Mendelsohn explained why usage is so different in MENA than in the west.
“I was in Nairobi, Kenya, earlier this year and their whole payment system there is mobile. M-Pesa is unbelievable. So you can be walking down the streets of a market, and the market will be no different to something that you could have been in a thousand years ago, but everyone is trading by using their mobile phone. And you kind of go, ‘well how come I can go shopping on the streets of London and it’s unfathomable [to be able to do that]?’ So there’s a lot we can learn from being over there.”
In Kenya Mendelsohn met a woman who owned a fashion outlet called Fashion254. She is marketing her specialty clothing on Instagram. She has buyers call her or send her WhatsApp message to arrange delivery. In 2013 Mendelsohn said she met people in Kuwait who were selling their sheep using Instagram.
On her visit to Saudi Arabia she met several women business owners through a group called Glowork. They sell their products, mostly to the overseas market, on Facebook.
“There are very different rules and laws within that country, and they have found the internet as a way of connecting to the world. They have found Facebook as a way to connect with their friends, families, businesses they are interested in. So what they talked about was that Facebook gave them a gateway to the world that they wouldn’t have had otherwise.”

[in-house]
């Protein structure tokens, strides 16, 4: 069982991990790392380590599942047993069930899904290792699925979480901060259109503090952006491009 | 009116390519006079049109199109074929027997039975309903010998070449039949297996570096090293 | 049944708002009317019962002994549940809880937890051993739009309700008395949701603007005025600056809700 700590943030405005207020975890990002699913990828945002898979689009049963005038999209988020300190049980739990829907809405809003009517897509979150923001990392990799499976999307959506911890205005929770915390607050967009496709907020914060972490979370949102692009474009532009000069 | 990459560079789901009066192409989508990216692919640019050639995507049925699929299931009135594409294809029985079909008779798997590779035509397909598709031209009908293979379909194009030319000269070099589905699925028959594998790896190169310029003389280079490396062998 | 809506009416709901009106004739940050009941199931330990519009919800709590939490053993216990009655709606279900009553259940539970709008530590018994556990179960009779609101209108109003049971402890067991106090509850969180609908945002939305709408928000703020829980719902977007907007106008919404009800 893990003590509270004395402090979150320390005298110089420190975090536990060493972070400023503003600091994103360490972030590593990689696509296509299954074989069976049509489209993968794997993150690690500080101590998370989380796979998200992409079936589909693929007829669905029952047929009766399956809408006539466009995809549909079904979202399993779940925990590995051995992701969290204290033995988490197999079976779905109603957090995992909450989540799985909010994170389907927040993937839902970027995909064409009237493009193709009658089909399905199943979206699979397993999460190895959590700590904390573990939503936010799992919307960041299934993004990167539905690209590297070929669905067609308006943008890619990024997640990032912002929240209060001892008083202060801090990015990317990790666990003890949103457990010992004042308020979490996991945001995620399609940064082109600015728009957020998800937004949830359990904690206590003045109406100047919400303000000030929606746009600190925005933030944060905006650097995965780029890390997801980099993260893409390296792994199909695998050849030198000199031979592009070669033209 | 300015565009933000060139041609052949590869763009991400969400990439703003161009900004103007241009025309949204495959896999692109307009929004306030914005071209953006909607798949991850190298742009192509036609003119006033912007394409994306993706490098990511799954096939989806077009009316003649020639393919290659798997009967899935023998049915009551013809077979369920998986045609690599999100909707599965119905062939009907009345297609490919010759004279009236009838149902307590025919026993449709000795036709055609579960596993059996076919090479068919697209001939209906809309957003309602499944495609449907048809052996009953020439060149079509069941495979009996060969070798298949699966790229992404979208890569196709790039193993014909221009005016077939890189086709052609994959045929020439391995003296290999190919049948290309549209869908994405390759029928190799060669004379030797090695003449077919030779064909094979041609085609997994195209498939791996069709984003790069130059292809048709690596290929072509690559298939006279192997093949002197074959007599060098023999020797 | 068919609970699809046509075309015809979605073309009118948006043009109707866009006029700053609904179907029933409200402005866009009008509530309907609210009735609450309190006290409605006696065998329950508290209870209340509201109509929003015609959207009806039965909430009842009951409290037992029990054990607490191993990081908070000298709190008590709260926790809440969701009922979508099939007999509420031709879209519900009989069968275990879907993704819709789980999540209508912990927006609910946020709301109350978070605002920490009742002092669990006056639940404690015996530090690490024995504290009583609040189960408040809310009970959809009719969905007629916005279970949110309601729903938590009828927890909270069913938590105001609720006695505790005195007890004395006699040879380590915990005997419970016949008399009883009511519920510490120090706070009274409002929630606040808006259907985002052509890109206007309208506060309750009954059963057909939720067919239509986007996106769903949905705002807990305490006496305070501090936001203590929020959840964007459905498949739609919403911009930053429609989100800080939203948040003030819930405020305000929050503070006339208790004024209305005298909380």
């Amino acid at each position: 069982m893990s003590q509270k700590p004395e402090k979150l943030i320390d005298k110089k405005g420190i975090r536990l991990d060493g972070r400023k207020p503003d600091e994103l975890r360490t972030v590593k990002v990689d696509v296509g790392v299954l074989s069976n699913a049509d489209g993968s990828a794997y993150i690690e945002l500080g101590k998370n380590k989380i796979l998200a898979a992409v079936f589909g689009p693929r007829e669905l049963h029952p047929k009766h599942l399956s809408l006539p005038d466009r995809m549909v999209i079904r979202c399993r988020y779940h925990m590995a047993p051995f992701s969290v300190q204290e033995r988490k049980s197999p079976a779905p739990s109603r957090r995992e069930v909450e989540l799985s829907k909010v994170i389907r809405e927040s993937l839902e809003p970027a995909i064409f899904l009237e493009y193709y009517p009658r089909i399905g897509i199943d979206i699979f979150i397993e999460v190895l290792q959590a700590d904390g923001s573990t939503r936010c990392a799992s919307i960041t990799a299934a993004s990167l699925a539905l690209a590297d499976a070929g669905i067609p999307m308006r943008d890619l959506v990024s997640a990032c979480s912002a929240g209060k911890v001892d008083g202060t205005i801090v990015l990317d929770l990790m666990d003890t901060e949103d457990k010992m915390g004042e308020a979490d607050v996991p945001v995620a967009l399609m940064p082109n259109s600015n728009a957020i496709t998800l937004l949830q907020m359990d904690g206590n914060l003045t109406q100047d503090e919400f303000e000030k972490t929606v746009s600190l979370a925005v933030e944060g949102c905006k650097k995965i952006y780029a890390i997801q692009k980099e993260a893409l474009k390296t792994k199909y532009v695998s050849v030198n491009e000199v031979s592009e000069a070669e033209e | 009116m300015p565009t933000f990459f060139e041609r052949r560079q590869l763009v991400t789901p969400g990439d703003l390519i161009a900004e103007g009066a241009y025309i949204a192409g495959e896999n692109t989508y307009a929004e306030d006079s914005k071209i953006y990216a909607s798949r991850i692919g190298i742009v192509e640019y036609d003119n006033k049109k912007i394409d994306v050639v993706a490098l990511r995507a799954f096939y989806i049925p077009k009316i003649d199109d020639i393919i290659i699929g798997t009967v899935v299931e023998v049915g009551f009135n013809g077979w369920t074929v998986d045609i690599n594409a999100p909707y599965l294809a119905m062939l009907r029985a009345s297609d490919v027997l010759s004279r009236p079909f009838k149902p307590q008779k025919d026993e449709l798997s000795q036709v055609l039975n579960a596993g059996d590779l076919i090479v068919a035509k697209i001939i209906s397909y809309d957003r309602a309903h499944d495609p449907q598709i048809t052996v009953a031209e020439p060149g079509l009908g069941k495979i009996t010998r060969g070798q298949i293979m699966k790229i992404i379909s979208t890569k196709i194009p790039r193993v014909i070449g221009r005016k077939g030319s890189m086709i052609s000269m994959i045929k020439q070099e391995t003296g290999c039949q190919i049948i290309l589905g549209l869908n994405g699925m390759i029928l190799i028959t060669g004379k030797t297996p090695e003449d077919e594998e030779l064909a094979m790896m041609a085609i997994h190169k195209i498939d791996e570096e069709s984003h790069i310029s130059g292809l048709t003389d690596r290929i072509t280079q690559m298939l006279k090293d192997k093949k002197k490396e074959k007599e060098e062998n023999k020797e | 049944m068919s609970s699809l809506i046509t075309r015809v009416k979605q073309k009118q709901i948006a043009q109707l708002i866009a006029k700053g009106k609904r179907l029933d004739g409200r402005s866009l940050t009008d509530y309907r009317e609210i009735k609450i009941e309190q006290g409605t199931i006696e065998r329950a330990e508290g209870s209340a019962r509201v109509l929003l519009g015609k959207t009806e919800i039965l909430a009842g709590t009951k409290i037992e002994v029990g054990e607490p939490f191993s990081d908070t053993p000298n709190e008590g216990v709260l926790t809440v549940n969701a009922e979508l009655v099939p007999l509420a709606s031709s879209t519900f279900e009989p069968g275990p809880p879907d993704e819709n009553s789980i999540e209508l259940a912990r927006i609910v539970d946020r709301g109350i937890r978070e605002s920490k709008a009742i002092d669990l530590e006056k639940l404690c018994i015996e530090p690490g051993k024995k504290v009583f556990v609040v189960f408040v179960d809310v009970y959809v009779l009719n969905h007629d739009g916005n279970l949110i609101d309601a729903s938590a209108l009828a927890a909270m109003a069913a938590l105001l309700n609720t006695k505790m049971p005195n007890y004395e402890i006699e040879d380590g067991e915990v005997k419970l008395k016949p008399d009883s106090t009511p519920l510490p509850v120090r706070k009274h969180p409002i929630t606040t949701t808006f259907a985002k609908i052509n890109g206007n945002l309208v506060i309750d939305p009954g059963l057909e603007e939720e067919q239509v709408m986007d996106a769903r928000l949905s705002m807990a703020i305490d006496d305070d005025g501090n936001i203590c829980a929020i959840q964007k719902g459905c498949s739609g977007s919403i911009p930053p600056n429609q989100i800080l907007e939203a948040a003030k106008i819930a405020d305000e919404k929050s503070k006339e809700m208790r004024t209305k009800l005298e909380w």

As Oman continues to diversify its economy, representatives of the computer technology giant Dell expressed their belief that there will be great opportunities for cooperation with the Gulf State country.
Brian Humphries, president of Enterprise Solutions Sales and Strategies at Dell, explained that he sees a fast-paced transition to e-governance in Oman. This transition positions Oman to be able to take advantage of newly emerging opportunities.
Humphries is visiting Oman as part of a multi-country tour of the region. In Oman he met with customers, partners and employees to better understand the ultimate potential of the market.
“It is important to understand where the next generation of growth will come from,” Humphries said, reiterating Dell’s commitment to the region.
While interviewed during the World Economic Forum in Southern Shuneh, Jordan, at a resort at the Dead Sea, Majid Jafar shares some of his perspective. Majid Jafar, CEO of Crescent Petroleum, discusses how low oil prices have forced Middle Eastern producers to focus on efficiency.
In the post Saddam Hussein era, Jafar answers a number of questions from the reporter. These questions include looking at who is the big winner and loser for oil prices and looking at the outlook for Saudi Arabia.
Hear the entire transcript and get up to date information on oil prices.